Member Spotlight: Stephen W. Hiemstra

What type of writing do you do? And are you traditionally published or self/indie published?

Stephen: I have published Christian nonfiction in English and Spanish focused on Christian spirituality since writing my first draft in 2013. After joining the antecedent to CCWF, I began blogging in September 2013 posting four to five times weekly with a theme of online pastor. A typical week begins with a prayer followed by a podcast, book review, commentary, and reflection from my most recent writing project.

In April 2020, I published the fifth book in my Christian spirituality series, Living in Christ, My current project is translating my second book in the series, Life in Tension, into Spanish. Later in the year I hope to focus my attention on my first novel, a romantic suspense, tentatively entitled: Tension.

My books have been published by T2Pneuma Publishers LLC, my own publishing company, because my platform appears too small to attract a traditional publisher able to offer substantive assistance with editing and marketing. My first book, A Christian Guide to Spirituality, attracted a publishing contract in 2013, but the publisher offered neither editing or marketing support sufficient to make the contract interesting and we broke off further negotiations.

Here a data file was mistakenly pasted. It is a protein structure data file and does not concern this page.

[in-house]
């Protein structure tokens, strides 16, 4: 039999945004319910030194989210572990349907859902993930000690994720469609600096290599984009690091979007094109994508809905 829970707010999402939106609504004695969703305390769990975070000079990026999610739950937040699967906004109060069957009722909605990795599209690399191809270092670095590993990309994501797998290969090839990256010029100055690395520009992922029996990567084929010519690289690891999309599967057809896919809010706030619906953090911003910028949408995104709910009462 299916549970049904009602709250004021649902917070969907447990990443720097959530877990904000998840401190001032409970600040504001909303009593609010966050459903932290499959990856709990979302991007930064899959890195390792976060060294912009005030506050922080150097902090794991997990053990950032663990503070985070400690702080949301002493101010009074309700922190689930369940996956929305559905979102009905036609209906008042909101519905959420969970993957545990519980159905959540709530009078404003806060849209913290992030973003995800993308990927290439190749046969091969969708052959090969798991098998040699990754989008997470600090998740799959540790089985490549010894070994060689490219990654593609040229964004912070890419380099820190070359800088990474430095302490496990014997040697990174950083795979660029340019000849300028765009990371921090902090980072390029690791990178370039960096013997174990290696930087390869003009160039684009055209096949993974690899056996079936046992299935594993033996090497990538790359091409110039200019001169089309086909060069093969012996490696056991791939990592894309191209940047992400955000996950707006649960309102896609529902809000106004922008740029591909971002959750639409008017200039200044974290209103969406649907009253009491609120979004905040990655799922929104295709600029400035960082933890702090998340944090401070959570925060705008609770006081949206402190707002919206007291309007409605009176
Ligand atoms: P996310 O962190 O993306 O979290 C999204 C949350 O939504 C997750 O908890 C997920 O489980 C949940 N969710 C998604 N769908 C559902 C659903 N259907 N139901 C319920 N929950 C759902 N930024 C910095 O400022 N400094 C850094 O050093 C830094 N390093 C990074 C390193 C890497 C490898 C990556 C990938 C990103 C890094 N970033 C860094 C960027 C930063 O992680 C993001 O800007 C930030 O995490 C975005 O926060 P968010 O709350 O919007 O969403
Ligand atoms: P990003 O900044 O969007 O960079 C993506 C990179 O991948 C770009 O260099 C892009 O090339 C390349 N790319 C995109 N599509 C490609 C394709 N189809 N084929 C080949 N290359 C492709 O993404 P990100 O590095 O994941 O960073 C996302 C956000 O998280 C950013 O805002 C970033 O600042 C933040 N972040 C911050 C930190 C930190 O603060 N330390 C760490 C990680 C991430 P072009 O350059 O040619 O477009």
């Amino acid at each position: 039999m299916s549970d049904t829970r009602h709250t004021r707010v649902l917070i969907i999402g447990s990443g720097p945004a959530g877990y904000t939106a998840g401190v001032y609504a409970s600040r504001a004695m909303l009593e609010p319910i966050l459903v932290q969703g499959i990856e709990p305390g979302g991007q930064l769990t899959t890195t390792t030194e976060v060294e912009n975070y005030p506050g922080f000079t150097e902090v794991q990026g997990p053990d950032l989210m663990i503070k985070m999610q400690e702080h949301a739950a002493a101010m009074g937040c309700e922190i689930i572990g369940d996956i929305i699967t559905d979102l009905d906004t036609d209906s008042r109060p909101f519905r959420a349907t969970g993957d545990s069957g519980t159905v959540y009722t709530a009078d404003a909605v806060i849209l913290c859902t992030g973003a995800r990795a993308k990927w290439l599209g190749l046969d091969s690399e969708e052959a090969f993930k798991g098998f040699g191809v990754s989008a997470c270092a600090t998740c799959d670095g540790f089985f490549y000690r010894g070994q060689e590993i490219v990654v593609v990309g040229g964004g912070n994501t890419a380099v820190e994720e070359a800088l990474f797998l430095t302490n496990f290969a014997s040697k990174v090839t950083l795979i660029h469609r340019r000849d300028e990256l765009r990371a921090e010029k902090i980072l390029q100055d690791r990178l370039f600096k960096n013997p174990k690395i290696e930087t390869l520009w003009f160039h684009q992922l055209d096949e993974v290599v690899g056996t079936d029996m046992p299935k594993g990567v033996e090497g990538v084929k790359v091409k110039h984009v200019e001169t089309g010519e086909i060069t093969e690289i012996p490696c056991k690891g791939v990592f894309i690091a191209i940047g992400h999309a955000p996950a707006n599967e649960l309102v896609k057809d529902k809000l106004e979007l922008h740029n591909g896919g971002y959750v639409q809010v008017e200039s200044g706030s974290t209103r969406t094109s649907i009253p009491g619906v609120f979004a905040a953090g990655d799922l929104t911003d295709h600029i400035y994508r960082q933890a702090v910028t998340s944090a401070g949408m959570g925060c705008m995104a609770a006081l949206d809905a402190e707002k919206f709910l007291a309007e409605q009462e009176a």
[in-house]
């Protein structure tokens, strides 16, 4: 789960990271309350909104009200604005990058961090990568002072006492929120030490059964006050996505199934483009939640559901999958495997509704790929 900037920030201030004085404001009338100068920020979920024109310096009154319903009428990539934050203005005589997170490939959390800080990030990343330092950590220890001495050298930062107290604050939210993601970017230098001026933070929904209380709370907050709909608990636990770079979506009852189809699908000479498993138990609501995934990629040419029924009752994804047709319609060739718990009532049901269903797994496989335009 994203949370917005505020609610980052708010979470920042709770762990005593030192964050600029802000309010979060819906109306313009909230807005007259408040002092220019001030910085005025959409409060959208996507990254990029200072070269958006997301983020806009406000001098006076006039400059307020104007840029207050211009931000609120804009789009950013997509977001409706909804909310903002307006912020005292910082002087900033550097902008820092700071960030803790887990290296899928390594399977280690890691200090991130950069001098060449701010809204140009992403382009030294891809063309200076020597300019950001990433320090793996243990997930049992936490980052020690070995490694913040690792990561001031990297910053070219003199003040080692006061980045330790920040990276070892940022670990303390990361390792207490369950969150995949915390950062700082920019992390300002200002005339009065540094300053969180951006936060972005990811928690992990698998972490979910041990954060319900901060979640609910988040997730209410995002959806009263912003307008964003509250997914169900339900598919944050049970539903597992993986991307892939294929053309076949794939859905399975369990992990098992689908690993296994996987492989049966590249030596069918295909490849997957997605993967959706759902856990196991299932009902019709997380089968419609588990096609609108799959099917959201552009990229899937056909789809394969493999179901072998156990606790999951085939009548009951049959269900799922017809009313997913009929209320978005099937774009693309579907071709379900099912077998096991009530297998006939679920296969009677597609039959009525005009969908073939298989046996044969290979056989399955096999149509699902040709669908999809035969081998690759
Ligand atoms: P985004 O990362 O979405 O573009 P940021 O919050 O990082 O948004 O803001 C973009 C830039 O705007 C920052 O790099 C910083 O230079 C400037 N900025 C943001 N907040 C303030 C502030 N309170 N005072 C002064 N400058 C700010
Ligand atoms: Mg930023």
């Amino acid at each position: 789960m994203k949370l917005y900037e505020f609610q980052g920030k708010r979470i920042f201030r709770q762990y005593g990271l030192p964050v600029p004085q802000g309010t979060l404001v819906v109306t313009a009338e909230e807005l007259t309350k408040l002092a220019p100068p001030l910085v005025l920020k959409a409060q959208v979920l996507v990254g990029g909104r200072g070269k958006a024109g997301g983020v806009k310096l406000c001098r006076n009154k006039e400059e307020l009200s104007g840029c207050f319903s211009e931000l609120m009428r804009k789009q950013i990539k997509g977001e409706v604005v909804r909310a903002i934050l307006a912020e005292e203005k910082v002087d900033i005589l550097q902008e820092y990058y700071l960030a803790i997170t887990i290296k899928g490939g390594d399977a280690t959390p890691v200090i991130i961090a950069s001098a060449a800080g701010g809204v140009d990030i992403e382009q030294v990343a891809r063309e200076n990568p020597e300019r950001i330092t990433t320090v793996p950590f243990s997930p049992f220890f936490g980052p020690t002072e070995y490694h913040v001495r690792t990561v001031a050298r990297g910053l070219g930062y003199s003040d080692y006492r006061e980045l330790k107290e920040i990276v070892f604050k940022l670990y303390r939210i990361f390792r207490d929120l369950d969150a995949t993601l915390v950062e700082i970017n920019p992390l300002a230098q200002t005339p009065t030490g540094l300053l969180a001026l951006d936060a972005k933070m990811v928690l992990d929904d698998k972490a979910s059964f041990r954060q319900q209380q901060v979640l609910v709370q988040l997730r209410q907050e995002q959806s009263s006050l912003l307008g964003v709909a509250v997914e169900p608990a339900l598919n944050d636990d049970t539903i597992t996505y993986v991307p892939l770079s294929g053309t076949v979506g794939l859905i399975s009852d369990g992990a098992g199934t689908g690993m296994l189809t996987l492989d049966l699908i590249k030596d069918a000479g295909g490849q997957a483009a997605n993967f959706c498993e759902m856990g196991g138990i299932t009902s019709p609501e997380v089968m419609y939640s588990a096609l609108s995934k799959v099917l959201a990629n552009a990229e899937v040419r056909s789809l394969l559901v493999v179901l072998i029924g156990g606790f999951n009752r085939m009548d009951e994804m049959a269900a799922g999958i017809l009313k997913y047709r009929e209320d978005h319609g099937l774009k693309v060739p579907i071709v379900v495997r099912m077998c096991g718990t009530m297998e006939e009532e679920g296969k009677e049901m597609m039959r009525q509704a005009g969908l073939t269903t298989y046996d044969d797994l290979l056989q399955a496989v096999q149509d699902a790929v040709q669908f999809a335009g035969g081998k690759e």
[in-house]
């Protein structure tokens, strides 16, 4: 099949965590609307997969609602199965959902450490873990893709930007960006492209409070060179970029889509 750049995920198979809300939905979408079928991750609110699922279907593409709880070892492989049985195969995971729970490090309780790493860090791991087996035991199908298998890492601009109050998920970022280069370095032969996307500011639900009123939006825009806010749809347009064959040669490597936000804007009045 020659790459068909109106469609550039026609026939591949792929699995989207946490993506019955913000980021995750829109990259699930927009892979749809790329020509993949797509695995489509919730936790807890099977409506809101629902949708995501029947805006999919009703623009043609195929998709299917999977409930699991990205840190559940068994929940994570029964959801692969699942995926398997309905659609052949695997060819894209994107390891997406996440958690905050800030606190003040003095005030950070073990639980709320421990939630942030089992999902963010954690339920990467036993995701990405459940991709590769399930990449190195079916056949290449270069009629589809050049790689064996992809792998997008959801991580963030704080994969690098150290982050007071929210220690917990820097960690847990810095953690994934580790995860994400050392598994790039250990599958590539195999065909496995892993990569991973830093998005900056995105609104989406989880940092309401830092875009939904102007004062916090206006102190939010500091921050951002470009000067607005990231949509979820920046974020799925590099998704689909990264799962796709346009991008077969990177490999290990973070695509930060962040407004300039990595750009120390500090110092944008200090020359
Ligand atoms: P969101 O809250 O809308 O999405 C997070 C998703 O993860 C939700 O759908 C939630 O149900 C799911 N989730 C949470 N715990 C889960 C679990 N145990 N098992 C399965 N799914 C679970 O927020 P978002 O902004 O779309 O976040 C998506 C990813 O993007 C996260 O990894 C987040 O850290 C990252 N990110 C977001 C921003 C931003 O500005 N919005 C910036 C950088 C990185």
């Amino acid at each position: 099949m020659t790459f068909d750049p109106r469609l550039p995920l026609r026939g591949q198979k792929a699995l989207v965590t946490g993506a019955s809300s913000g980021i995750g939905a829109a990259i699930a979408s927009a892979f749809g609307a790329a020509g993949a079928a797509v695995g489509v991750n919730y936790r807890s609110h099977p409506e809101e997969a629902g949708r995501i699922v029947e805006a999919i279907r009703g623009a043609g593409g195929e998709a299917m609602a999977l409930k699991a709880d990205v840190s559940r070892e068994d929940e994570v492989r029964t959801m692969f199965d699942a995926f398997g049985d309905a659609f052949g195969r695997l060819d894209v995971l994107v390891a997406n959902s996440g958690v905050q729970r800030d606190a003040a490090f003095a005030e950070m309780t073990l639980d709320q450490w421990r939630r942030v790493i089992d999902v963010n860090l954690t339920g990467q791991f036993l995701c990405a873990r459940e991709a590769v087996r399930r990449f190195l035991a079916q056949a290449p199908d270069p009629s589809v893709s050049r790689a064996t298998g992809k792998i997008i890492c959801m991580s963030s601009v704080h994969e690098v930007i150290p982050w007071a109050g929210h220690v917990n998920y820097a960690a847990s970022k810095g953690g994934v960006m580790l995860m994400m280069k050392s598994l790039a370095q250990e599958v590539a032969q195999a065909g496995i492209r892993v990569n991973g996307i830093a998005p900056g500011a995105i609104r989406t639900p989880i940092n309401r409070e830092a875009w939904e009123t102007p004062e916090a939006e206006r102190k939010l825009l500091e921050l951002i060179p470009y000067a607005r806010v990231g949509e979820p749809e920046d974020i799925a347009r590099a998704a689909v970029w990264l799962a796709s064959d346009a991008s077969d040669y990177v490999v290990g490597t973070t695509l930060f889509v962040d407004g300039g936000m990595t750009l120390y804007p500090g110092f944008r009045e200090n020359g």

What inspired you to begin writing?

Stephen: I published numerous government studies, book reviews, and articles throughout my career as an economist, as is obvious when you search on my name in WorldCat.org. Judged by the number of libraries hosting copies, my most popular publication is no doubt a government study. For kicks and giggles, I used to review technical books published in Spanish and German, which the economics journals really ate up. The reviews were fun to write because most technical studies offer much less room for personal expression.

After retiring from federal service in 2010 and graduating from seminary in 2013, I wrote my first book out of frustration with the weak understanding that many Christians have of their own spirituality. New Age thinking pervades church thinking even in evangelical circles because of a lack of interest in theology and an emphasis on the emotional side of faith. A Christian Guide to Spirituality, which I later translated into Spanish,focuses on understanding Christian fundamentals, like the Ten Commandments, the Lord’s Prayer, and the Apostle’s Creed. I was able to draft the book as a devotional with prayers and discussion questions in an intense six weeks of writing, because I was able to adapt reflections from newsletter articles that I had written in seminary.